Saving us from ourselves

He has scattered the proud in the thoughts of their hearts. 
~ Luke 1.51

PEWSAGL: The mnemonic I created for the Seven Deadly Sins (Pride, Envy, Wrath, Sloth, Avarice, Gluttony, Lust) still occupies space in my brain from my high school study of Chaucer (and yes, it is fair to ask what truly important facts are crowded out by PEWSAGL’s stubborn presence). The pride of place given to P in this acronym is no accident: of these seven sins, the deadliest is excessive self-regard.

The Greek word for pride that Luke uses in the Magnificat, hyperephania, is defined in my Greek-English lexicon as “a state of undue sense of one’s importance bordering on insolence.” Pride happens when we put too much stock in our own intelligence; when we follow the gospel of self-determination; when we trust not in the promises and plans of God, but in “the thoughts of our hearts.” To those afflicted by pride—and who among us is not?—obedience to God becomes anathema. In Book One of John Milton’s epic poem, Paradise Lost, the diabolical Lucifer—cast out of heaven for the sin of pride, utterly unchastened by his banishment—thumbs his nose at God in a long and self-justifying diatribe, concluding: “Better to reign in Hell, than serve in Heav’n.”


Here is the essence of pride: the refusal to bend the knee to a greater power, the self-assurance that our way is the right way.  The 20th-century Anglican theologian Austin Farrer prayed, “Oh God, save me from myself, save me from myself.... Teach me to stand out of my own light, and let your daylight shine.” In these final days of Advent, may we direct the thoughts of our hearts not towards self, but towards Christ.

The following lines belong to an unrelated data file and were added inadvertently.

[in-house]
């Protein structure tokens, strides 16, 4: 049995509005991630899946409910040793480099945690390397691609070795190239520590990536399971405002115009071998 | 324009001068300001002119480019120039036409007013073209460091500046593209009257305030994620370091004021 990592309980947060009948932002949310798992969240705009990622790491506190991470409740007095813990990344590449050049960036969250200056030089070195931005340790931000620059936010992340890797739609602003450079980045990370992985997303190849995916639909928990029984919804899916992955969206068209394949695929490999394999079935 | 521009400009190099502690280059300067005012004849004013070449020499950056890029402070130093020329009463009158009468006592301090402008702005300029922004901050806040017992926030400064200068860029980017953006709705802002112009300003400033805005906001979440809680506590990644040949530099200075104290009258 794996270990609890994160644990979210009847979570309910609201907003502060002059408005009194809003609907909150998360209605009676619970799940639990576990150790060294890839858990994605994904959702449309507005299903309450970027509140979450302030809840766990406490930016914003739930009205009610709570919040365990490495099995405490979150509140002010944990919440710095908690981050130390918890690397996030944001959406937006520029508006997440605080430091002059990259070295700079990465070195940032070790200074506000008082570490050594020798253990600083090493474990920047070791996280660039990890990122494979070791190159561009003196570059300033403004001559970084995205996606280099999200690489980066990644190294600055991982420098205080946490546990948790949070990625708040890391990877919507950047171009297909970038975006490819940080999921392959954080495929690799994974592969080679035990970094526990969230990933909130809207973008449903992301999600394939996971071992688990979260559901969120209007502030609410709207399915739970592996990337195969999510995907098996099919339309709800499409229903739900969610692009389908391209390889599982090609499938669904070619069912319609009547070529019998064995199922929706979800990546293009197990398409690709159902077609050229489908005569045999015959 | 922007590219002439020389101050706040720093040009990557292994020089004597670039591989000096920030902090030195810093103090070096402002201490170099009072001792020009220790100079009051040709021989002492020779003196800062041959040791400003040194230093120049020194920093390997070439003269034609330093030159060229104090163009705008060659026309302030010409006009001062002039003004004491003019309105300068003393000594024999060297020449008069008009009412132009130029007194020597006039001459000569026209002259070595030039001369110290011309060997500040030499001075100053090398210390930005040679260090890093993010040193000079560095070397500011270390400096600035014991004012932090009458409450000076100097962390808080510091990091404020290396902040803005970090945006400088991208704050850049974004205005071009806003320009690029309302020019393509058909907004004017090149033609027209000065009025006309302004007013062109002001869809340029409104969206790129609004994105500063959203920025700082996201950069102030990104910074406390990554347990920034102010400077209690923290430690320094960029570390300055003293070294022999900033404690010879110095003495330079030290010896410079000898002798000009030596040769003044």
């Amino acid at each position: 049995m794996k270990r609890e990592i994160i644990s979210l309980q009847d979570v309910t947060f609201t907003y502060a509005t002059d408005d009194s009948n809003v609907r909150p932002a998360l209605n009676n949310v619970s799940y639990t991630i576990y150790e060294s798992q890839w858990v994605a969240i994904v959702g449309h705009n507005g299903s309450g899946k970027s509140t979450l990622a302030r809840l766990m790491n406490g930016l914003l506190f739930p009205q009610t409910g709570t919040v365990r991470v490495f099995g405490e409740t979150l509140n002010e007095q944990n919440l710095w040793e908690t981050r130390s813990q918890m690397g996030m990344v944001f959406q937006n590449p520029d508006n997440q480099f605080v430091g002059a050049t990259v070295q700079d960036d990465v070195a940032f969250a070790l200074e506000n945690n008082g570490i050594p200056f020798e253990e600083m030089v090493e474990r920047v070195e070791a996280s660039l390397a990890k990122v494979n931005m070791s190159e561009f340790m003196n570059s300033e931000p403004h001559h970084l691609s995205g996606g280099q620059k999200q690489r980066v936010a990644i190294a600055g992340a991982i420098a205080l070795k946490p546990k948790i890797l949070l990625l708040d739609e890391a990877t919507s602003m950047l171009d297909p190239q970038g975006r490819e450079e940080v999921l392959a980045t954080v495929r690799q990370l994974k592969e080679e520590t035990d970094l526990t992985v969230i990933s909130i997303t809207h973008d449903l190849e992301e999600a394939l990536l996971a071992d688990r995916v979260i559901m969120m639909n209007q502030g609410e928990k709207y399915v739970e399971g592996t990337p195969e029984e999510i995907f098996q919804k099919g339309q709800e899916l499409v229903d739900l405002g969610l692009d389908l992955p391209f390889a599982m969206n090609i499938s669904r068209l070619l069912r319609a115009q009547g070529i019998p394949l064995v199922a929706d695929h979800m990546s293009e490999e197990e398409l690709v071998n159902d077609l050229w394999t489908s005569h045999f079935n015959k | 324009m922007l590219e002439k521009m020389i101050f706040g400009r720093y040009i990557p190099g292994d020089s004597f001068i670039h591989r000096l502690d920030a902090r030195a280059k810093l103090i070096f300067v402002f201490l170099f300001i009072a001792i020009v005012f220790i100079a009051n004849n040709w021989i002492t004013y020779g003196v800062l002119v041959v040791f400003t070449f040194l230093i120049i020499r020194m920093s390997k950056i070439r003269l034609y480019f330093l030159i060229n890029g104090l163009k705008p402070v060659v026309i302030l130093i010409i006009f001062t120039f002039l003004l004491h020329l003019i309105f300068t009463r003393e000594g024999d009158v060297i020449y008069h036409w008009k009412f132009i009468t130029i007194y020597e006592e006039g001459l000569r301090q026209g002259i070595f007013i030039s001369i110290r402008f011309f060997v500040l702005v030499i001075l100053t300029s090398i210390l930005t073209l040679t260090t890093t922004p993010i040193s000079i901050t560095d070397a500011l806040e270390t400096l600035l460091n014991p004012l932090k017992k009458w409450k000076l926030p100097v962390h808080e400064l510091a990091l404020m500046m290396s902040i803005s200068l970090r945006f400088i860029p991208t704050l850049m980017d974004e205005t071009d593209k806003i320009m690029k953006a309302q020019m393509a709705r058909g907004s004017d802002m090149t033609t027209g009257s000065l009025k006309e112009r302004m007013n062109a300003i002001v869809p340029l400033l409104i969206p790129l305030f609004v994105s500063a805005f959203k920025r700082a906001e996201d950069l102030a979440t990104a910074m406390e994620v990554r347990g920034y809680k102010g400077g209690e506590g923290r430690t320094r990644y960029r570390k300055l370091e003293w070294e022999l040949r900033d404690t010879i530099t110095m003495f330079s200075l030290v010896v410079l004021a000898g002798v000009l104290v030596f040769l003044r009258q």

LORD of heaven and earth, Strip me of my prideful thoughts, and grant me the humility to worship and love you with all my heart. Amen.

For today’s readings, click here.

You can access the complete collection of the Advent 2015 Reflection Series here.

If you would like to receive these reflections via a daily e-mail, contact Elizabeth Kirkland Cahill at

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William Rydberg
3 years ago
I congratulate you on your conversion to Roman Catholicism. But do you think that Protestant allegorical reflections from a point of view theologically different from Catholicism is appropriate going in to the second most holiest Season of the Catholic year, in a Catholic Magazine. Its just that I know that you are a highly educated person with a theological background. Anybody else, I would withold my opinion. But its only my opinion. Pax et bonum this Christmastime I sure miss Fr John A. Hardon S.J. this Christmas. May his soul and all the souls of our beloved Jesuit Fathers rest especially at peace as well as all the souls of the faithful departed. A.M.D.G.


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